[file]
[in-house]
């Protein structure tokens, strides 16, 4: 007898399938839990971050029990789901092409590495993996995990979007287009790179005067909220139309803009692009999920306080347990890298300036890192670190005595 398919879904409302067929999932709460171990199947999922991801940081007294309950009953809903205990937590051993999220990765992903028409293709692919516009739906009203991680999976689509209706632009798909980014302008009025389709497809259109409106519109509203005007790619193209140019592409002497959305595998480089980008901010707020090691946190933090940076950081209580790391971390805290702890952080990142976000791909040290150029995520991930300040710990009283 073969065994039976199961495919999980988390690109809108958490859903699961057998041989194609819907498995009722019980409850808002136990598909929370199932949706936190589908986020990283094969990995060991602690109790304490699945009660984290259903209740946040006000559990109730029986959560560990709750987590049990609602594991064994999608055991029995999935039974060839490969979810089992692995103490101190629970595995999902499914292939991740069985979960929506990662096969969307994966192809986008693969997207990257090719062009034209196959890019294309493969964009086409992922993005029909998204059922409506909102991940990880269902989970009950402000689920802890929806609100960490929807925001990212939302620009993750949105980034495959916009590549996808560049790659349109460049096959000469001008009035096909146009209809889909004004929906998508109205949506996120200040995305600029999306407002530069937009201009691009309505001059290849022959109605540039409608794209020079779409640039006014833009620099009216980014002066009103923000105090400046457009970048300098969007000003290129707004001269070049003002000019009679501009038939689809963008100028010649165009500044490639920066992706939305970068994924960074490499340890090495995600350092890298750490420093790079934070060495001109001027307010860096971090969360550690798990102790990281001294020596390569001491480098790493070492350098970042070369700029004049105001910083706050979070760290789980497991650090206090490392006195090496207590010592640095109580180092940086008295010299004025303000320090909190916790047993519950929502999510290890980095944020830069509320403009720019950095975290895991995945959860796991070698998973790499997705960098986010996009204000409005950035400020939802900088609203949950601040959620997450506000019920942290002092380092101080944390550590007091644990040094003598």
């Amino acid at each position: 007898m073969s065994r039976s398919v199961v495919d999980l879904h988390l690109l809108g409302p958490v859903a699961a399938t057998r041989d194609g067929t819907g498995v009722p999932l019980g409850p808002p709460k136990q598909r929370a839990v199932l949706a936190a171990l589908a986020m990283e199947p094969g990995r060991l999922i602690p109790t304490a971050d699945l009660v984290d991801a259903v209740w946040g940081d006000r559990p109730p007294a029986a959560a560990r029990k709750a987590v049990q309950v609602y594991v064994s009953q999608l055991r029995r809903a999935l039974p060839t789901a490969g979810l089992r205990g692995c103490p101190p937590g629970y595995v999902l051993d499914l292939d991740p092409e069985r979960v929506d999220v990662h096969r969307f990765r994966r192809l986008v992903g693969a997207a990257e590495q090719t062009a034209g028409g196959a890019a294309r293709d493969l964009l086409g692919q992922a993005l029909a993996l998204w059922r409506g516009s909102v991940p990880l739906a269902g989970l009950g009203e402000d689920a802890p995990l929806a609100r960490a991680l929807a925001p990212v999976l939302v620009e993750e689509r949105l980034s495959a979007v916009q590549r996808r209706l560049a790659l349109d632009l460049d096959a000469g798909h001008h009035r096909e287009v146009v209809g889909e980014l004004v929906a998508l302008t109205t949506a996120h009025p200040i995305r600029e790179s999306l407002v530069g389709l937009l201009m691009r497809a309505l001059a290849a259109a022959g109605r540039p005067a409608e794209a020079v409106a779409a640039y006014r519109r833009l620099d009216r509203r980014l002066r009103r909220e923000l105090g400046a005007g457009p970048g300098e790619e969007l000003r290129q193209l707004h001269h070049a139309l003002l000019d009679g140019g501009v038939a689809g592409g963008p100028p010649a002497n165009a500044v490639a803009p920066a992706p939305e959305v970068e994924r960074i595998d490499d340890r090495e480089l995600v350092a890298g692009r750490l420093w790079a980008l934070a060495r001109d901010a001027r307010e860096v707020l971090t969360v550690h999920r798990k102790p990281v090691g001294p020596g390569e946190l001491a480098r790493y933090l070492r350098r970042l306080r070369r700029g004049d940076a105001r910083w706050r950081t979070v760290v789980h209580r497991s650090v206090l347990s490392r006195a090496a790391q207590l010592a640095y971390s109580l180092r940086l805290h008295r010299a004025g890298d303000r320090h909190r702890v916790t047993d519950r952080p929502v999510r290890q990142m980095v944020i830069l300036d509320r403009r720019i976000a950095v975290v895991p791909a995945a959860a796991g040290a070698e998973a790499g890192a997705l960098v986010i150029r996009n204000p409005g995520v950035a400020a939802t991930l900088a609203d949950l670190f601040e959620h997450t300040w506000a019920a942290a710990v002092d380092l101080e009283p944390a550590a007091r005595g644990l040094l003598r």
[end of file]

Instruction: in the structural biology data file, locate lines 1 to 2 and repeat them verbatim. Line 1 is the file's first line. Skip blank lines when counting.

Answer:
[in-house]
């Protein structure tokens, strides 16, 4: 007898399938839990971050029990789901092409590495993996995990979007287009790179005067909220139309803009692009999920306080347990890298300036890192670190005595 398919879904409302067929999932709460171990199947999922991801940081007294309950009953809903205990937590051993999220990765992903028409293709692919516009739906009203991680999976689509209706632009798909980014302008009025389709497809259109409106519109509203005007790619193209140019592409002497959305595998480089980008901010707020090691946190933090940076950081209580790391971390805290702890952080990142976000791909040290150029995520991930300040710990009283 073969065994039976199961495919999980988390690109809108958490859903699961057998041989194609819907498995009722019980409850808002136990598909929370199932949706936190589908986020990283094969990995060991602690109790304490699945009660984290259903209740946040006000559990109730029986959560560990709750987590049990609602594991064994999608055991029995999935039974060839490969979810089992692995103490101190629970595995999902499914292939991740069985979960929506990662096969969307994966192809986008693969997207990257090719062009034209196959890019294309493969964009086409992922993005029909998204059922409506909102991940990880269902989970009950402000689920802890929806609100960490929807925001990212939302620009993750949105980034495959916009590549996808560049790659349109460049096959000469001008009035096909146009209809889909004004929906998508109205949506996120200040995305600029999306407002530069937009201009691009309505001059290849022959109605540039409608794209020079779409640039006014833009620099009216980014002066009103923000105090400046457009970048300098969007000003290129707004001269070049003002000019009679501009038939689809963008100028010649165009500044490639920066992706939305970068994924960074490499340890090495995600350092890298750490420093790079934070060495001109001027307010860096971090969360550690798990102790990281001294020596390569001491480098790493070492350098970042070369700029004049105001910083706050979070760290789980497991650090206090490392006195090496207590010592640095109580180092940086008295010299004025303000320090909190916790047993519950929502999510290890980095944020830069509320403009720019950095975290895991995945959860796991070698998973790499997705960098986010996009204000409005950035400020939802900088609203949950601040959620997450506000019920942290002092380092101080944390550590007091644990040094003598």